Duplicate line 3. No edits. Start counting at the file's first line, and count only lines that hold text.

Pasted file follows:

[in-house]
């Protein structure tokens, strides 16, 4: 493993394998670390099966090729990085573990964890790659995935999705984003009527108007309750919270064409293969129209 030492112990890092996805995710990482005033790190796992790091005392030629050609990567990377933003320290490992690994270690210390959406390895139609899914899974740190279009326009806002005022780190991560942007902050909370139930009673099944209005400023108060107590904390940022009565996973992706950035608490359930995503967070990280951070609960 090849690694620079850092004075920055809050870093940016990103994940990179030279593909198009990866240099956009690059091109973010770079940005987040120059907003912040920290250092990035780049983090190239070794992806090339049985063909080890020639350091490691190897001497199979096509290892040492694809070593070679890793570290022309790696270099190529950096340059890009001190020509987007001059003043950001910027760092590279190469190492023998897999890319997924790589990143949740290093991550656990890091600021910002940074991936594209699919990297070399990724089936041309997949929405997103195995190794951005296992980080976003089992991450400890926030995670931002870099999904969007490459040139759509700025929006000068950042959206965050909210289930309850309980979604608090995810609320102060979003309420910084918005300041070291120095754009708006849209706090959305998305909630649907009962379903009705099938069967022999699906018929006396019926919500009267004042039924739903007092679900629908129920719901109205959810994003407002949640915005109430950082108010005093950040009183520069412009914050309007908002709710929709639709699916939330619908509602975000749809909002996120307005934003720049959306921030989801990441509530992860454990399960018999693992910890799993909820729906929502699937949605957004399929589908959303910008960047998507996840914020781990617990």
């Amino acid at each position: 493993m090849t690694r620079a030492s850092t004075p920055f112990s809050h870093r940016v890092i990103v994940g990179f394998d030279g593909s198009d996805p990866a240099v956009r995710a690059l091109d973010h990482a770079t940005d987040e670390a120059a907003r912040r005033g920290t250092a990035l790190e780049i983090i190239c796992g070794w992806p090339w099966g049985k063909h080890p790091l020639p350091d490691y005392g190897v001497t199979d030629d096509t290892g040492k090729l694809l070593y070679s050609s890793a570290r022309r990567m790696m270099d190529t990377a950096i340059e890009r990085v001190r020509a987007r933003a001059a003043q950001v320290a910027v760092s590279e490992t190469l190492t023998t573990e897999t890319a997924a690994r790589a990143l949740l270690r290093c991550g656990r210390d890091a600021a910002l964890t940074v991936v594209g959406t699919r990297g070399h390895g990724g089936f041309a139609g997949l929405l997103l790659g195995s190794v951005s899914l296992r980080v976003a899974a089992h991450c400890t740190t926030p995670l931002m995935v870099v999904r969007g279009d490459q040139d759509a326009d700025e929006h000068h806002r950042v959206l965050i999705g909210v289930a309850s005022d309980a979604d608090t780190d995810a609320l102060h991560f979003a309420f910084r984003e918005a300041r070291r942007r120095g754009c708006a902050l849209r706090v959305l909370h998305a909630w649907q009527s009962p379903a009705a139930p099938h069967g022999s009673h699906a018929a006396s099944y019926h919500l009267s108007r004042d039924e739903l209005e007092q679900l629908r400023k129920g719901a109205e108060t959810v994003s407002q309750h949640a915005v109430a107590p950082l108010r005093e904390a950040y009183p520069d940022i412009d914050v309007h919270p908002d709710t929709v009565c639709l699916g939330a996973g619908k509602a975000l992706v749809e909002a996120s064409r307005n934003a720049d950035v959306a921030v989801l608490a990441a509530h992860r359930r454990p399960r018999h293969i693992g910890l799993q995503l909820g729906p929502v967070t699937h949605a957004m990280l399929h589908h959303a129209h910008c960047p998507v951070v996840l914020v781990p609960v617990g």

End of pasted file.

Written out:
């Amino acid at each position: 493993m090849t690694r620079a030492s850092t004075p920055f112990s809050h870093r940016v890092i990103v994940g990179f394998d030279g593909s198009d996805p990866a240099v956009r995710a690059l091109d973010h990482a770079t940005d987040e670390a120059a907003r912040r005033g920290t250092a990035l790190e780049i983090i190239c796992g070794w992806p090339w099966g049985k063909h080890p790091l020639p350091d490691y005392g190897v001497t199979d030629d096509t290892g040492k090729l694809l070593y070679s050609s890793a570290r022309r990567m790696m270099d190529t990377a950096i340059e890009r990085v001190r020509a987007r933003a001059a003043q950001v320290a910027v760092s590279e490992t190469l190492t023998t573990e897999t890319a997924a690994r790589a990143l949740l270690r290093c991550g656990r210390d890091a600021a910002l964890t940074v991936v594209g959406t699919r990297g070399h390895g990724g089936f041309a139609g997949l929405l997103l790659g195995s190794v951005s899914l296992r980080v976003a899974a089992h991450c400890t740190t926030p995670l931002m995935v870099v999904r969007g279009d490459q040139d759509a326009d700025e929006h000068h806002r950042v959206l965050i999705g909210v289930a309850s005022d309980a979604d608090t780190d995810a609320l102060h991560f979003a309420f910084r984003e918005a300041r070291r942007r120095g754009c708006a902050l849209r706090v959305l909370h998305a909630w649907q009527s009962p379903a009705a139930p099938h069967g022999s009673h699906a018929a006396s099944y019926h919500l009267s108007r004042d039924e739903l209005e007092q679900l629908r400023k129920g719901a109205e108060t959810v994003s407002q309750h949640a915005v109430a107590p950082l108010r005093e904390a950040y009183p520069d940022i412009d914050v309007h919270p908002d709710t929709v009565c639709l699916g939330a996973g619908k509602a975000l992706v749809e909002a996120s064409r307005n934003a720049d950035v959306a921030v989801l608490a990441a509530h992860r359930r454990p399960r018999h293969i693992g910890l799993q995503l909820g729906p929502v967070t699937h949605a957004m990280l399929h589908h959303a129209h910008c960047p998507v951070v996840l914020v781990p609960v617990g």